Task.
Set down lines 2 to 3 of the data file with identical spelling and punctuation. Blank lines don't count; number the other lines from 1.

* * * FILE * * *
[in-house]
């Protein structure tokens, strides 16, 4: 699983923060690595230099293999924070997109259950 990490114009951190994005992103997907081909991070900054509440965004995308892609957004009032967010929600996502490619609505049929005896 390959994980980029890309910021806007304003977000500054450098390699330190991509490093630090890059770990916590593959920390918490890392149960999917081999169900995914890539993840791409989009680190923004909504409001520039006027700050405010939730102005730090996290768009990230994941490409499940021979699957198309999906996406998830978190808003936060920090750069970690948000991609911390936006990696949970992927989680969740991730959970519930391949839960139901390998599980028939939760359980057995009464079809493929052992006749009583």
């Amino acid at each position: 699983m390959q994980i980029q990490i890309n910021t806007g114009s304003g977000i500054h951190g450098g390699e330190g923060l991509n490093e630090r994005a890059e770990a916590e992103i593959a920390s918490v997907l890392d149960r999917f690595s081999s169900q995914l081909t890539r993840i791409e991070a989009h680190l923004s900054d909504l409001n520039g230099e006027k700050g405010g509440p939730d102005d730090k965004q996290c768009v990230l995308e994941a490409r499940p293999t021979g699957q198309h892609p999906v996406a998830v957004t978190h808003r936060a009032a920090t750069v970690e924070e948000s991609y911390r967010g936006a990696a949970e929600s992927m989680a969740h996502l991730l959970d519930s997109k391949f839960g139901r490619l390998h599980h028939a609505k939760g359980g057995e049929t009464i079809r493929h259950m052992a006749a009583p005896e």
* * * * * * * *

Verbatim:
């Protein structure tokens, strides 16, 4: 699983923060690595230099293999924070997109259950 990490114009951190994005992103997907081909991070900054509440965004995308892609957004009032967010929600996502490619609505049929005896 390959994980980029890309910021806007304003977000500054450098390699330190991509490093630090890059770990916590593959920390918490890392149960999917081999169900995914890539993840791409989009680190923004909504409001520039006027700050405010939730102005730090996290768009990230994941490409499940021979699957198309999906996406998830978190808003936060920090750069970690948000991609911390936006990696949970992927989680969740991730959970519930391949839960139901390998599980028939939760359980057995009464079809493929052992006749009583």
């Amino acid at each position: 699983m390959q994980i980029q990490i890309n910021t806007g114009s304003g977000i500054h951190g450098g390699e330190g923060l991509n490093e630090r994005a890059e770990a916590e992103i593959a920390s918490v997907l890392d149960r999917f690595s081999s169900q995914l081909t890539r993840i791409e991070a989009h680190l923004s900054d909504l409001n520039g230099e006027k700050g405010g509440p939730d102005d730090k965004q996290c768009v990230l995308e994941a490409r499940p293999t021979g699957q198309h892609p999906v996406a998830v957004t978190h808003r936060a009032a920090t750069v970690e924070e948000s991609y911390r967010g936006a990696a949970e929600s992927m989680a969740h996502l991730l959970d519930s997109k391949f839960g139901r490619l390998h599980h028939a609505k939760g359980g057995e049929t009464i079809r493929h259950m052992a006749a009583p005896e």